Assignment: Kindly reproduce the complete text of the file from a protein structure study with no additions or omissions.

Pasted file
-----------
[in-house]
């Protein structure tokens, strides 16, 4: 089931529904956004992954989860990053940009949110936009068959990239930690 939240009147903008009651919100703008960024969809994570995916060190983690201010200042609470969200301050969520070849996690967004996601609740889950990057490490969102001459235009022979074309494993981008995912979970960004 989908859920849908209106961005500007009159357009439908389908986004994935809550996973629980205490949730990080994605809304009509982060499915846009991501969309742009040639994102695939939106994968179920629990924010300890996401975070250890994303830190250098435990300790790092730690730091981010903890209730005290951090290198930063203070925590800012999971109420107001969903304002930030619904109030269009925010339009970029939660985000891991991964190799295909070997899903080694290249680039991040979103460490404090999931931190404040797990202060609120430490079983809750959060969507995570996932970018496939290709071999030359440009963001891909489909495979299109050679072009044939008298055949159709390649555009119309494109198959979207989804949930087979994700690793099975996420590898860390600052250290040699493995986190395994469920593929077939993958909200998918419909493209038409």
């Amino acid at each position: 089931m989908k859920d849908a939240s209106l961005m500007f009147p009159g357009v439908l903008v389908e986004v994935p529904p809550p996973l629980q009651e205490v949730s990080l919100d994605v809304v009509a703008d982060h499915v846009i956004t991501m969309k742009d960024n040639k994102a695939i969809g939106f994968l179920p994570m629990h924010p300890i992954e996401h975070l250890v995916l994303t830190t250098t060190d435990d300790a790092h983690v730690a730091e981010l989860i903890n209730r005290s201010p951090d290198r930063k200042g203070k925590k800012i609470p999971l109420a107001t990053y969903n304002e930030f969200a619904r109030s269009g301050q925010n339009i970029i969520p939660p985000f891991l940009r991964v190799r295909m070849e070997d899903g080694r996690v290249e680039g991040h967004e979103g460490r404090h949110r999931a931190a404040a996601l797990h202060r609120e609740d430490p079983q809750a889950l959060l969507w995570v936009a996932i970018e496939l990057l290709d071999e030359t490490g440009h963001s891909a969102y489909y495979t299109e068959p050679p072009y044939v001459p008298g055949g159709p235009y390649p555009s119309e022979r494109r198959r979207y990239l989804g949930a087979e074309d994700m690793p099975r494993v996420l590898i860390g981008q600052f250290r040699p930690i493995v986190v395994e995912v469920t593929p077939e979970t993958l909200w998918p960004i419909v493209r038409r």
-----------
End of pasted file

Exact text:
[in-house]
């Protein structure tokens, strides 16, 4: 089931529904956004992954989860990053940009949110936009068959990239930690 939240009147903008009651919100703008960024969809994570995916060190983690201010200042609470969200301050969520070849996690967004996601609740889950990057490490969102001459235009022979074309494993981008995912979970960004 989908859920849908209106961005500007009159357009439908389908986004994935809550996973629980205490949730990080994605809304009509982060499915846009991501969309742009040639994102695939939106994968179920629990924010300890996401975070250890994303830190250098435990300790790092730690730091981010903890209730005290951090290198930063203070925590800012999971109420107001969903304002930030619904109030269009925010339009970029939660985000891991991964190799295909070997899903080694290249680039991040979103460490404090999931931190404040797990202060609120430490079983809750959060969507995570996932970018496939290709071999030359440009963001891909489909495979299109050679072009044939008298055949159709390649555009119309494109198959979207989804949930087979994700690793099975996420590898860390600052250290040699493995986190395994469920593929077939993958909200998918419909493209038409």
């Amino acid at each position: 089931m989908k859920d849908a939240s209106l961005m500007f009147p009159g357009v439908l903008v389908e986004v994935p529904p809550p996973l629980q009651e205490v949730s990080l919100d994605v809304v009509a703008d982060h499915v846009i956004t991501m969309k742009d960024n040639k994102a695939i969809g939106f994968l179920p994570m629990h924010p300890i992954e996401h975070l250890v995916l994303t830190t250098t060190d435990d300790a790092h983690v730690a730091e981010l989860i903890n209730r005290s201010p951090d290198r930063k200042g203070k925590k800012i609470p999971l109420a107001t990053y969903n304002e930030f969200a619904r109030s269009g301050q925010n339009i970029i969520p939660p985000f891991l940009r991964v190799r295909m070849e070997d899903g080694r996690v290249e680039g991040h967004e979103g460490r404090h949110r999931a931190a404040a996601l797990h202060r609120e609740d430490p079983q809750a889950l959060l969507w995570v936009a996932i970018e496939l990057l290709d071999e030359t490490g440009h963001s891909a969102y489909y495979t299109e068959p050679p072009y044939v001459p008298g055949g159709p235009y390649p555009s119309e022979r494109r198959r979207y990239l989804g949930a087979e074309d994700m690793p099975r494993v996420l590898i860390g981008q600052f250290r040699p930690i493995v986190v395994e995912v469920t593929p077939e979970t993958l909200w998918p960004i419909v493209r038409r």